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Discovered by farmers while digging for a well, the Terracotta Warriors lay dormant for more than 2,000 years before excavations began over thirty years ago. The sheer scale of the army is a marvel: it consists of more than 8,000 figures simply buried in the ground and abandoned. Why were they made in the first place? Forming just one piece of an enormous puzzle, their discovery is helping unravel the mysteries of the ancient world and the ambitions of a man – Emperor Qin – who united China.
The Terracotta Warriors are one of the most impressive archaeological finds from the ancient world, but they are – in fact – a condiment to the main dish. Made of terracotta clay, they are burial goods that makes up one part of a complex that is the tomb of China’s first emperor – Qin Shi Huang. In its entirety the mausoleum stretches 91km² (57 mi²) and replicates – underground – Qin’s imperial city, (modern day Xi’an, in Shaanxi province), complete with a palace and city walls.
They are life-sized sculptures of an ancient army that Emperor Qin hoped would defend his empire in the afterlife.
The pits containing the terracotta army lie pretty far from the burial site, which is denoted by a visible tomb mound 1.5km (0.93 mi.) away. Archaeologists think that it’s directly under this mound that the emperor’s burial chamber, and the emperor himself, lies – more than 30m (98 ft.) below ground.
Four main burial pits filled with terracotta soldiers have been found, one of which is empty, making it likely that the tomb complex was incomplete when it had to be put to use. The emperor, obsessed with finding the elixir of life, likely died from mercury poisoning due to consuming the deadly metal which he thought could confer immortality.
Aside from soldiers, there are plenty of other types of ‘terracotta personnel’ in the emperor’s mausoleum. Terracotta musicians, acrobats and topless, potbellied musclemen are just some of the other figures excavated from pits surrounding the central tomb.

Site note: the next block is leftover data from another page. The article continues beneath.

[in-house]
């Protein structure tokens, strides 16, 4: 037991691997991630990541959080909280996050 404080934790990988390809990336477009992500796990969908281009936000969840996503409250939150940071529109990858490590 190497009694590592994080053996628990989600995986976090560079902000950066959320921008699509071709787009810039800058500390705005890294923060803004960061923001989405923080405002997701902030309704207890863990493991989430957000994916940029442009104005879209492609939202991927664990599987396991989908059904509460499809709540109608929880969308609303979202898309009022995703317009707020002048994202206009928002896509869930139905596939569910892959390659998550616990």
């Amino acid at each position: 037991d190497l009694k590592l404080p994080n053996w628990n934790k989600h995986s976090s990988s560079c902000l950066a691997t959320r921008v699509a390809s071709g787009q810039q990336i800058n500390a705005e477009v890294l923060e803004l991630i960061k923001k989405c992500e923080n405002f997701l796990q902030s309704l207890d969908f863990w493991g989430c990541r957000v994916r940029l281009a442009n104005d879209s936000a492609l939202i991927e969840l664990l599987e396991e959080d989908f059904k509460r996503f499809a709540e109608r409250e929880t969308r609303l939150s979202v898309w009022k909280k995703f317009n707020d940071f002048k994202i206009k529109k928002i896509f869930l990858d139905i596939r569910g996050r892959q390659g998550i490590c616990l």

The only ancient mention to Qin’s army is found in imperial historian Sima Qian’s famous historical records Shiji (史记), known as the Records of the Grand Historian. It was written between 109 and 91 BC, 100 years after the death of Qin in the Han dynasty.
Despite a notable tomb mound, the mausoleum – and the army – lay (mostly) undisturbed for over 2,000 years. No doubt many knew of the treasures that lay inside, but none succeeded in plundering it; this was because a sophisticated system of booby-traps were thought to be in operation – which people still believe is true today.
Given the large area covered by the burial complex, it’s not surprising that locals had been serendipitously unearthing bits and pieces from the mausoleum for generations. Locals speak of terracotta pieces which resemble body parts being dug up and worshipped, or even used as fragments in local buildings.
Contrary to popular belief that the terracotta soldiers were handcrafted by artisans due to their individualised facial features, the soldiers were in fact cast out of moulds. The faces were, however, hand-carved, but features were probably not based on real faces; rather, the variation was due to drawing each face slightly differently.
The sculptures show more variation than just being upright fighters – life-sized bronze chariots complete with coachmen, kneeling soldiers holding bows and arrows, and a whole host of alternatives have also been unearthed and are spectacularly displayed in on-site cabinets.
The pits housing the soldiers originally had wooden roofs and beams, and were covered with waterproof material. Long gone, these structures were built to resemble the hallways and corridors of an imperial palace.
The terracotta figures were originally brightly coloured, painted red and green, purple and yellow. Exposure to air saw their lustre quickly fade. Today, scientific advancements mean recent figures excavated have retained their bold colouring.
Archaeologists now think that ancient Greek sculptors were major influencers for the Terracotta Army. It is thought that Greek craftsmen who arrived in Xi’an, the starting point of the Silk Road, may have been on hand to teach clay-casting techniques. DNA found along the famous trade route, thought to stretch as far as the Middle East, suggests that exchange was much more substantial than just being related to cultural influences.